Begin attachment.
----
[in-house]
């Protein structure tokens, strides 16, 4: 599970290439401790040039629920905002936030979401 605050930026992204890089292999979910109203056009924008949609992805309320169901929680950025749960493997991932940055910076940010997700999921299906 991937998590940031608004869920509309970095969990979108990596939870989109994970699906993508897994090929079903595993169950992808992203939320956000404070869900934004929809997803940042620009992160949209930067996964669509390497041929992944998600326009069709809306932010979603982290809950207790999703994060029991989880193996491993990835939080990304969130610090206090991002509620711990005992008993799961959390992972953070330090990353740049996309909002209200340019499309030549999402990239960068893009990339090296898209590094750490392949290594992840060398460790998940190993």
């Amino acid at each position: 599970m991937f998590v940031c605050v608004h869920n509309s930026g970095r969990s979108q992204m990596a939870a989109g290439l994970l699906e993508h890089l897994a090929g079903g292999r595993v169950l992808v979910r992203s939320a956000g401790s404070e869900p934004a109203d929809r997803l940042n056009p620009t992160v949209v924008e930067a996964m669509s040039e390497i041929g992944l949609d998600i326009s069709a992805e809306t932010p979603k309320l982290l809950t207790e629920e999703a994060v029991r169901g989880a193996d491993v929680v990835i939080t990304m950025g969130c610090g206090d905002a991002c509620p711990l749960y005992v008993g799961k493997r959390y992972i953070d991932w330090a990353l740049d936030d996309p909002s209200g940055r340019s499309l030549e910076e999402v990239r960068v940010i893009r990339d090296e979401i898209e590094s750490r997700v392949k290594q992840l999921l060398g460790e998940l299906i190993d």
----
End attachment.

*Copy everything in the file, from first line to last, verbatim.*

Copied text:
[in-house]
């Protein structure tokens, strides 16, 4: 599970290439401790040039629920905002936030979401 605050930026992204890089292999979910109203056009924008949609992805309320169901929680950025749960493997991932940055910076940010997700999921299906 991937998590940031608004869920509309970095969990979108990596939870989109994970699906993508897994090929079903595993169950992808992203939320956000404070869900934004929809997803940042620009992160949209930067996964669509390497041929992944998600326009069709809306932010979603982290809950207790999703994060029991989880193996491993990835939080990304969130610090206090991002509620711990005992008993799961959390992972953070330090990353740049996309909002209200340019499309030549999402990239960068893009990339090296898209590094750490392949290594992840060398460790998940190993």
């Amino acid at each position: 599970m991937f998590v940031c605050v608004h869920n509309s930026g970095r969990s979108q992204m990596a939870a989109g290439l994970l699906e993508h890089l897994a090929g079903g292999r595993v169950l992808v979910r992203s939320a956000g401790s404070e869900p934004a109203d929809r997803l940042n056009p620009t992160v949209v924008e930067a996964m669509s040039e390497i041929g992944l949609d998600i326009s069709a992805e809306t932010p979603k309320l982290l809950t207790e629920e999703a994060v029991r169901g989880a193996d491993v929680v990835i939080t990304m950025g969130c610090g206090d905002a991002c509620p711990l749960y005992v008993g799961k493997r959390y992972i953070d991932w330090a990353l740049d936030d996309p909002s209200g940055r340019s499309l030549e910076e999402v990239r960068v940010i893009r990339d090296e979401i898209e590094s750490r997700v392949k290594q992840l999921l060398g460790e998940l299906i190993d």